Social Security’s retirement and disability programs will become insolvent in 16 years. Medicare’s hospital insurance program in seven.
This year, these programs will spend $93 billion more than they take in through payroll taxes — an annual deficit that is rising fast. By 2035, the red ink will top $628 billion. And, given the history of these long-term projections, that’s likely a vast understatement.
So, what’s the Democrats’ response to the crises facing these two gigantic retirement programs? Massively expand both!
Rep. John Larson, D-Conn., introduced the Social Security 2100 Act, which among other things would provide an across-the-board boost in benefits for current and future retirees, as well as a higher annual cost of living adjustment, and a more generous minimum benefit. It has 203 co-sponsors.
“The Social Security 2100 Act will provide economic security not just for today’s seniors but for future generations too,” Larson says.
Larson claims that expanding benefits, even in the face of Social Security’s imminent demise, is a snap. But while Larsen claims much of that bill will be paid for by “the top 0.4% of wage earners” by imposing the payroll tax on incomes above $400,000, he’d also hike the payroll tax rate paid by workers and employers by 19%.
An analysis by the Social Security program’s own actuaries says Larsen’s bill would boost payroll taxes by $1.1 trillion over the next decade, and another $2.4 trillion in the decade after that.
American Enterprise Institute scholar Andrew Biggs told Congress earlier this year that a tax hike of this magnitude would have profound negative effects on the economy, cutting the labor supply, reducing private savings, and increasing household debt.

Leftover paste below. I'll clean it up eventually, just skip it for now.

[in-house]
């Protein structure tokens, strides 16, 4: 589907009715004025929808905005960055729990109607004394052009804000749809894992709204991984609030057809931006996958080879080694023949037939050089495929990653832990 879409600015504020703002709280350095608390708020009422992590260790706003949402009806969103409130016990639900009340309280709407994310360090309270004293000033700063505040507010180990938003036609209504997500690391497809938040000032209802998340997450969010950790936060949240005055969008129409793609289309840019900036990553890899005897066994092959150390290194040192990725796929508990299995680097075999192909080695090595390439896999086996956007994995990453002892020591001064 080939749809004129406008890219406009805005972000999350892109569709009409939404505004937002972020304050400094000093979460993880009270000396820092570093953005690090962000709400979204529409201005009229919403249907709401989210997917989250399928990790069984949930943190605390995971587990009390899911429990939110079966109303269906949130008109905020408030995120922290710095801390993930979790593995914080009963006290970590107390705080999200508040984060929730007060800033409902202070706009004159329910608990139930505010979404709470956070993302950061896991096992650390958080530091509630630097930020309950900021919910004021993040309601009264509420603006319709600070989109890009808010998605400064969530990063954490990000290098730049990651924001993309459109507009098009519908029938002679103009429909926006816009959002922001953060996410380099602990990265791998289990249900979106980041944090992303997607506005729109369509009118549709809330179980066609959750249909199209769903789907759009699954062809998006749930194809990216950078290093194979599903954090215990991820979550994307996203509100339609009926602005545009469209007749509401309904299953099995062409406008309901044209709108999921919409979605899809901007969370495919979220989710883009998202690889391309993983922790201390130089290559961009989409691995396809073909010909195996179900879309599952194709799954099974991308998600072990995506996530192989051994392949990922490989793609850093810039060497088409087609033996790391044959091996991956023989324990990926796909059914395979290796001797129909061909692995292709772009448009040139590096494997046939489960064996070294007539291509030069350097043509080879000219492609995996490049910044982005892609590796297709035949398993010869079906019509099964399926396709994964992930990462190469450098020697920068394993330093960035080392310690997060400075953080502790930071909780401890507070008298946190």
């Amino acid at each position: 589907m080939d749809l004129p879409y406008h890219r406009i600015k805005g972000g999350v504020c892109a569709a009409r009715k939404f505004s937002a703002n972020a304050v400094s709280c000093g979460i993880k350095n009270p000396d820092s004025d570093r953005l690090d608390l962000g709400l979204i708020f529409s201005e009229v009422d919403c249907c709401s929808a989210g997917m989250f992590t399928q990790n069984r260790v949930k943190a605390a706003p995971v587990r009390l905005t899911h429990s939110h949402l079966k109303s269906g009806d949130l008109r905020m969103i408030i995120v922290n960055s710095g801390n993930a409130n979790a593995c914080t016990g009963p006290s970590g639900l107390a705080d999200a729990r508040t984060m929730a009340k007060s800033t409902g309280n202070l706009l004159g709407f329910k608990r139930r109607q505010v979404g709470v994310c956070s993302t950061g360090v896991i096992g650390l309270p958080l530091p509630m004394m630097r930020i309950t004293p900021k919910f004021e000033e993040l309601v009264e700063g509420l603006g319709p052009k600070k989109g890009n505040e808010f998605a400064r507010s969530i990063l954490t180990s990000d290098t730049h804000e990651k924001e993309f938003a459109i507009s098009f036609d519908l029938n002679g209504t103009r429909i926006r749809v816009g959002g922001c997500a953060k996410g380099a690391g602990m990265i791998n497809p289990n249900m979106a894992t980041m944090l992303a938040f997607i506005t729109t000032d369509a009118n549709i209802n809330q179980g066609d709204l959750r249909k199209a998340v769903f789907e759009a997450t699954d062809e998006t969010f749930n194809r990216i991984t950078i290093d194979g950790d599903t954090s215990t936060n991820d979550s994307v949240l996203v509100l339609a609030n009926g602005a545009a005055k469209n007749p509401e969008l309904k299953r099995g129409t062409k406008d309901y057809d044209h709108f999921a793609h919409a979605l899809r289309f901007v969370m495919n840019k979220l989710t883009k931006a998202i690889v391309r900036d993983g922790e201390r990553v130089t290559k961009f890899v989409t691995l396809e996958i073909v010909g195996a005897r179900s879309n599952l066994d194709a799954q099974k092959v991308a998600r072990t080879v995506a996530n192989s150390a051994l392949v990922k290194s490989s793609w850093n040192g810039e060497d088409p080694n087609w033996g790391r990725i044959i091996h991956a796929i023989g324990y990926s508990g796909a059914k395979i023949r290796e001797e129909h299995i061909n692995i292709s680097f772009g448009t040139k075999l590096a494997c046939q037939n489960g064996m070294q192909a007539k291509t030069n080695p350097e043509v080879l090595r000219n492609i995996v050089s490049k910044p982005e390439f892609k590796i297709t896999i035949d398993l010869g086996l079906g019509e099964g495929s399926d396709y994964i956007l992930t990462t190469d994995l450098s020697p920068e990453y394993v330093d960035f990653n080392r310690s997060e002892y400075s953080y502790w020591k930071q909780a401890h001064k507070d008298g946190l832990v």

He also said that the tax hikes would almost certainly raise less money than expected because it would suppress wages and slow the economy. Which means that Larsen’s plan would likely worsen Social Security’s financial outlook.
Then there’s Medicare. The new report says that Medicare’s hospital insurance trust fund — which is also financed out of payroll taxes — will become insolvent in 2026. That means, as with Social Security, either taxes will have to be hiked or benefits cut to keep the hospital insurance part of Medicare functioning.
But this, too, is hugely optimistic. The trustees are assuming that the substantial payment cuts to providers — put in place by Obamacare — get implemented as scheduled. Medicare’s actuaries have been warning for years that these cuts, if they take place, will drive doctors out of practice and hospitals out of business.
The Democrats’ response to Medicare’s even shakier finances: Vastly expand it to cover everything (with zero co-pays or deductibles) and have it cover everyone in the country, including illegal immigrants. Their “Medicare for All” plan would be unlike anything ever attempted on the planet. Even quasi-socialist countries rely on private insurance and out of pocket spending to some extent.
And its eye-popping 10-year $32 trillion price tag is an unrealistically conservative estimate, since it’s based on unlikely savings and low-ball cost estimates.
As we’ve noted:
Every new government health program — including the original Medicare program — cost far more than expected. The average per-enrollee Obamacare subsidies are 11 percent higher than what the Congressional Budget Office initially thought. And newly eligible Medicaid enrollees cost 49 percent more than expected.
To say that the Democrats’ plans for Social Security and Medicare are unwise is the understatement of the year. After all, where else would it be considered reasonable to take an operation that is hurtling toward insolvency and vastly expand it?
Social Security and Medicare don’t need to be expanded. They need to be reformed in ways that reduce dependency on government, increase the role of the private sector in providing retirement benefits, and that don’t threaten to bankrupt the nation or make false promises to future retirees.
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